Not everyone spends time in the great outdoors, whether by chance or by choice. In fact, the majority of individuals throughout the country reside in urban or suburban environments.

With that being said, does the Terracraft have a place in the concrete jungle? The answer is an astounding yes.

The three pre-drilled holes on the Terracraft are equally spaced on the handle, contributing to its well-balanced feel.  Michael D’Angona photo.

This knife can cut through plastic hosing, zip ties, wiring, and duct tape, just as well as it does through small branches and vines. Many of these items I found throughout my home and they offered no challenge to the sharpened edge of the knife.

The only limitation is the flexibility of the material. For hoses and zip ties, for example, the knife lacked stability against the flexible materials. However, once the slack was removed, the knife did its job.

As previously mentioned, the butt of the knife is hammer-ready, that is, able to be used for minor striking of various materials. These could include nails, vehicle glass, windows, weak or thin wooden boards or panels, ceiling tiles, etc.

Knowing that the non-sharp end of the knife can be used without causing damage to the knife itself is an absolute plus.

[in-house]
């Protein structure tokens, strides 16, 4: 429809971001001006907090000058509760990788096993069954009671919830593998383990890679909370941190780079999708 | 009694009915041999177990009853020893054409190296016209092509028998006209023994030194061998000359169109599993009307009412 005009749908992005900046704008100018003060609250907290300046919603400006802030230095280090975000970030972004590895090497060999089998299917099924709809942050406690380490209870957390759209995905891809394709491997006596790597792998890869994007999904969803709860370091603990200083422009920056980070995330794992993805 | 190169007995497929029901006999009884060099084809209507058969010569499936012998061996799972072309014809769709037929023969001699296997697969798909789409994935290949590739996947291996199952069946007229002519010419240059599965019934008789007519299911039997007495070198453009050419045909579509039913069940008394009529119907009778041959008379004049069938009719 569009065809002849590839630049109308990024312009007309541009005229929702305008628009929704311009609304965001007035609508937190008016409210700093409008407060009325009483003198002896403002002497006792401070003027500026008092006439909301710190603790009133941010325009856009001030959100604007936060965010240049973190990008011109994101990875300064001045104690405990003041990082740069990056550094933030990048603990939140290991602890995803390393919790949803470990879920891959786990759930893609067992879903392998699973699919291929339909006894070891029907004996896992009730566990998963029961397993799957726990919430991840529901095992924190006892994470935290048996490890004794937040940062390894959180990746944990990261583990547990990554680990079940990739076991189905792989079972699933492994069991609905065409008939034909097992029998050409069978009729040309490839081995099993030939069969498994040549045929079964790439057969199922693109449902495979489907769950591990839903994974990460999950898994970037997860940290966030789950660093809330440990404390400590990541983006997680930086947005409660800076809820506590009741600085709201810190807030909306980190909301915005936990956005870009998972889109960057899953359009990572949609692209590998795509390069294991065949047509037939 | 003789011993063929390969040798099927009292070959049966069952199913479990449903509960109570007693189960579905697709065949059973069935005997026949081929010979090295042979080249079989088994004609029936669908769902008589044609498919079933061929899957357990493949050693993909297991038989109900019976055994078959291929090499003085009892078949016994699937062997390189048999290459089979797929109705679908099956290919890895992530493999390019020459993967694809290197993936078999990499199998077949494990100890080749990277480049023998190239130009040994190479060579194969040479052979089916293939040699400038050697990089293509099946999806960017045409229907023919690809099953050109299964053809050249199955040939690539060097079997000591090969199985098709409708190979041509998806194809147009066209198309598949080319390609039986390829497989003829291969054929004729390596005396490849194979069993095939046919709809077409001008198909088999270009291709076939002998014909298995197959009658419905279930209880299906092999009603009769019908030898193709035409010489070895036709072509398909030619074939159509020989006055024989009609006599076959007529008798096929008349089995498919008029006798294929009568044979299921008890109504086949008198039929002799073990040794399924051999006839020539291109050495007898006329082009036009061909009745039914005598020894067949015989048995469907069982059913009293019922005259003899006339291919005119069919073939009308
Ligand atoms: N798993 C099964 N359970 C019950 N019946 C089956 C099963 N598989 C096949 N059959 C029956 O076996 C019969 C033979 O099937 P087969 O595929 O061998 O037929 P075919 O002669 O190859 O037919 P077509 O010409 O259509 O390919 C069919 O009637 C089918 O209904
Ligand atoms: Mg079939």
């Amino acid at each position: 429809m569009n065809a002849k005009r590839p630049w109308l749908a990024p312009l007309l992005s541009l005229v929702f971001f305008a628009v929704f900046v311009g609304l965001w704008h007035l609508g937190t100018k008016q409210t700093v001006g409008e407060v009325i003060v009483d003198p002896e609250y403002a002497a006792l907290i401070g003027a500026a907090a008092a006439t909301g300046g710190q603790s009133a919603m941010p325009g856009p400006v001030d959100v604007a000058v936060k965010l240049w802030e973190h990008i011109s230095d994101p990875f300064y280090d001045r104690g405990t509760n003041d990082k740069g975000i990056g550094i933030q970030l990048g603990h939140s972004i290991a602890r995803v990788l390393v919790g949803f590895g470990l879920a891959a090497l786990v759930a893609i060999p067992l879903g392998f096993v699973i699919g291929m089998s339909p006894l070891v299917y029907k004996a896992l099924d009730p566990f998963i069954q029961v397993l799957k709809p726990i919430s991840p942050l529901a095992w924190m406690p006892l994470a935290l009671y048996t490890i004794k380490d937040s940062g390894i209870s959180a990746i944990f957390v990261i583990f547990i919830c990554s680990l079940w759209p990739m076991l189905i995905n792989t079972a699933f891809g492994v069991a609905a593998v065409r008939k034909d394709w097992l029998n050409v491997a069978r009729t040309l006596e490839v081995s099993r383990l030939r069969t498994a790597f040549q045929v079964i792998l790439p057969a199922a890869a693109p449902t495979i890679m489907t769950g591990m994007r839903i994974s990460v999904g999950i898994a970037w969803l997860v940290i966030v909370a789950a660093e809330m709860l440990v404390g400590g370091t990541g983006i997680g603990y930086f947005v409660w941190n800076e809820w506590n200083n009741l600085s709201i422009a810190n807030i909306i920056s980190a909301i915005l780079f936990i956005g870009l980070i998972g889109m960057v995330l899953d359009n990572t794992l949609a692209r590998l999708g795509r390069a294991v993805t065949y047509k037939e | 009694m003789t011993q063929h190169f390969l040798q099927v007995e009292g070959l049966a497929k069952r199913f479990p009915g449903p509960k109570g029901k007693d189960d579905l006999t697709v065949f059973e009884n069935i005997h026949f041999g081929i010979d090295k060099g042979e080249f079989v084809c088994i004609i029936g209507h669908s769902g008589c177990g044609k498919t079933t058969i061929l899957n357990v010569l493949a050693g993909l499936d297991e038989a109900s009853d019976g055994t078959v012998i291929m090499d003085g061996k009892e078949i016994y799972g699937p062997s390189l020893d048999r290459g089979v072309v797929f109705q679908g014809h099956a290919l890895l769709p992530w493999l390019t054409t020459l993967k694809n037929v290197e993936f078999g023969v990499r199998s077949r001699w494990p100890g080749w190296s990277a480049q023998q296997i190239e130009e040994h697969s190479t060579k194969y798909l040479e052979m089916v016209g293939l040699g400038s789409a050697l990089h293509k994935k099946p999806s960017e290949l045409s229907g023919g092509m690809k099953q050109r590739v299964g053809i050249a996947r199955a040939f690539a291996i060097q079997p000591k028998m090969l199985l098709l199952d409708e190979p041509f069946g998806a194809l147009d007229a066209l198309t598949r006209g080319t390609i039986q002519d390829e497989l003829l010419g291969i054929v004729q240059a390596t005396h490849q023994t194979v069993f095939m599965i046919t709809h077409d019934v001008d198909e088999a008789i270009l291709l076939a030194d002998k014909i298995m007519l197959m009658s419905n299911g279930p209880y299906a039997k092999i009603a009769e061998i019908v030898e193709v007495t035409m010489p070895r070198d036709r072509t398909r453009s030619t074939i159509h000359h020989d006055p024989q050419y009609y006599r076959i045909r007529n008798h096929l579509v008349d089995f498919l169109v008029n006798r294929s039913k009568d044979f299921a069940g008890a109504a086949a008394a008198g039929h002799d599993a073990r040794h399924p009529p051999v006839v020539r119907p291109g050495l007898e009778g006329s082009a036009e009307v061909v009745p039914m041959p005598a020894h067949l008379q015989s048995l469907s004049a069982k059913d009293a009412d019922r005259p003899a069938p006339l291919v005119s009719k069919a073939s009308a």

Full tang construction only adds to the Terracraft’s toughness and durability. Michael D’Angona photo.

Although definitely not an intended primary use for the Terracraft, it can be used for self-defense purposes.

Without complicated “bells and whistles” to impede your grip or deny access of the blade within the sheath, you can, if needed, draw the knife quickly if or when danger comes your way.


If you’re wavering between purchasing this knife and passing on it, then let me help with your decision.

The Terracraft is not only a knife to use daily, but one that will last for years and perhaps decades down the line. Its superb construction and durability, coupled with its simple design lend itself to basic, everyday tasks, as well as emergency or survival applications.

In addition, the Terracraft is the flagship of Gerber Gear’s Reserve collection, so this distinctive blade, especially if you choose to customize it, will hang at your side with both personalized style and hardcore-tested substance.


American-made products, premium quality, and small-batch craftsmanship: that’s the backbone of Gerber Gear’s new Reserve Program.

Proudly produced in Portland, Oregon, consumers can enjoy knives directly shipped from Gerber featuring only the best, premium-grade materials.

Their first selection in the Reserve Program is the Terracraft knife itself, followed by the Sedulo, with more incredible selections down the road.

Gerber Gear’s custom shop allows customization of the Terracraft knife. Gerber photo.

In addition to buying each Reserve knife as-is, the recipient can also customize it in Gerber’s custom shop. This gives everyone the opportunity to take an already top-tier knife and personalize to their own wants and needs.

From vibrant colored handles to etched metal blades, there’s a style just waiting for your individualized touch.

Check out the Reserve Program Terracraft Knife at and explore the custom shop to add your own unique flair to your EDC knife.


Gerber Gear